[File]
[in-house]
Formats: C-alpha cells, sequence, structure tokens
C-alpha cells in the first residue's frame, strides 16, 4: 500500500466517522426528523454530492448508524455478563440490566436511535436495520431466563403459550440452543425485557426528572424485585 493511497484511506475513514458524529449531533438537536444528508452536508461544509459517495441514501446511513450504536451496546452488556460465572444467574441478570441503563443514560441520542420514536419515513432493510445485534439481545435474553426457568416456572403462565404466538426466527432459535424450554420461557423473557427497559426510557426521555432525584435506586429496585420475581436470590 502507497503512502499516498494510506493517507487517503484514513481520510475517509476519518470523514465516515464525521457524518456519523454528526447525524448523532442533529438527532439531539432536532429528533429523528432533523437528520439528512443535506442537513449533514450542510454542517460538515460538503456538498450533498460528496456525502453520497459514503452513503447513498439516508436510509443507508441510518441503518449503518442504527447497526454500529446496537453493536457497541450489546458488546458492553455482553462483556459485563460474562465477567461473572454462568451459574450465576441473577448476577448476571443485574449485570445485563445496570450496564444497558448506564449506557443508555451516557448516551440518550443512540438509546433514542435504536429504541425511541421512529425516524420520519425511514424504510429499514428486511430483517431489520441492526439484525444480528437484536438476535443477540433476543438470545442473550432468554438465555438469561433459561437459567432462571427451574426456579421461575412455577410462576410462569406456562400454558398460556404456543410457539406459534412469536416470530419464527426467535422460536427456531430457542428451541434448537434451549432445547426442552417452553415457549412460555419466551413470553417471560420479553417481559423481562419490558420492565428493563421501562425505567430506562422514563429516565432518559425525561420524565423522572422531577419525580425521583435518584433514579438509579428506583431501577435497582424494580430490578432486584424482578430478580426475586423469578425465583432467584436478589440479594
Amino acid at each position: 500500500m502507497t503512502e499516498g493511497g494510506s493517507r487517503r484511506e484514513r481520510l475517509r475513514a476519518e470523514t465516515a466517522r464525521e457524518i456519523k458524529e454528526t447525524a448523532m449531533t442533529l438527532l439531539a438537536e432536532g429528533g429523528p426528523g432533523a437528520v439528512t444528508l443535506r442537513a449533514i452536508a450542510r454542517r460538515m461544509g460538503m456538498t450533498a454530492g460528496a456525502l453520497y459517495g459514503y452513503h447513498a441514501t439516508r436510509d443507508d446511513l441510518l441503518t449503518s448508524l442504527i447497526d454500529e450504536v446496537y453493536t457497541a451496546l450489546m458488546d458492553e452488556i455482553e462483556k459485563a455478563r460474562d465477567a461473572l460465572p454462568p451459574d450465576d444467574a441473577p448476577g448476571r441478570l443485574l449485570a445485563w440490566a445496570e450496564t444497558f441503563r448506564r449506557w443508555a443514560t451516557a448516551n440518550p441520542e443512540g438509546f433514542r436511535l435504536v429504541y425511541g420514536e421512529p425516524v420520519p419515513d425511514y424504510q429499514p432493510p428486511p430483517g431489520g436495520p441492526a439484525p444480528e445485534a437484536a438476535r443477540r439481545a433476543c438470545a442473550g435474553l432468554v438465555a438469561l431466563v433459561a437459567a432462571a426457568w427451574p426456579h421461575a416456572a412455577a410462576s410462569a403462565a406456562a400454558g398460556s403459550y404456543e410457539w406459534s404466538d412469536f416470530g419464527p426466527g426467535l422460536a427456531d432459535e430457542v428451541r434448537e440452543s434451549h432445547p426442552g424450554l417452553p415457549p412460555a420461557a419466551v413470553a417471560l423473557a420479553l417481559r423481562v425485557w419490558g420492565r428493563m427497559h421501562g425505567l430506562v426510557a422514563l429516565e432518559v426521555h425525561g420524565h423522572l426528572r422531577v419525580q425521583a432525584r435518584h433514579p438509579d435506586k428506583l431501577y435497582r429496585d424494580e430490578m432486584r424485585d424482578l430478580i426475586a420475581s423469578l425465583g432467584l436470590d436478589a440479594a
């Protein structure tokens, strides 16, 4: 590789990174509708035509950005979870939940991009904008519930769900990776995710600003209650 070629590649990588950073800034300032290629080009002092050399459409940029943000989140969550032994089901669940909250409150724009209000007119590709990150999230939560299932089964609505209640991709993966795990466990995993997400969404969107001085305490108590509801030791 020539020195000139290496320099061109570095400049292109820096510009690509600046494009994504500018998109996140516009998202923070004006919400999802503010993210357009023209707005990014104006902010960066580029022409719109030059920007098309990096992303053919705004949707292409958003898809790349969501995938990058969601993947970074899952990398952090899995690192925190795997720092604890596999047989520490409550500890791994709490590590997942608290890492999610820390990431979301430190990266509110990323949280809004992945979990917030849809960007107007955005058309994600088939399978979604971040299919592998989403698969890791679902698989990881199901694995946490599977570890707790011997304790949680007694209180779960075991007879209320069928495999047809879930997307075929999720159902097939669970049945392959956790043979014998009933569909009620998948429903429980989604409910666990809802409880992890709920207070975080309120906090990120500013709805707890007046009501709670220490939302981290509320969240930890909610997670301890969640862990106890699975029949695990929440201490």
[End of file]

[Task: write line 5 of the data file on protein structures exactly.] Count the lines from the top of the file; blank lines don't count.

């Protein structure tokens, strides 16, 4: 590789990174509708035509950005979870939940991009904008519930769900990776995710600003209650 070629590649990588950073800034300032290629080009002092050399459409940029943000989140969550032994089901669940909250409150724009209000007119590709990150999230939560299932089964609505209640991709993966795990466990995993997400969404969107001085305490108590509801030791 020539020195000139290496320099061109570095400049292109820096510009690509600046494009994504500018998109996140516009998202923070004006919400999802503010993210357009023209707005990014104006902010960066580029022409719109030059920007098309990096992303053919705004949707292409958003898809790349969501995938990058969601993947970074899952990398952090899995690192925190795997720092604890596999047989520490409550500890791994709490590590997942608290890492999610820390990431979301430190990266509110990323949280809004992945979990917030849809960007107007955005058309994600088939399978979604971040299919592998989403698969890791679902698989990881199901694995946490599977570890707790011997304790949680007694209180779960075991007879209320069928495999047809879930997307075929999720159902097939669970049945392959956790043979014998009933569909009620998948429903429980989604409910666990809802409880992890709920207070975080309120906090990120500013709805707890007046009501709670220490939302981290509320969240930890909610997670301890969640862990106890699975029949695990929440201490």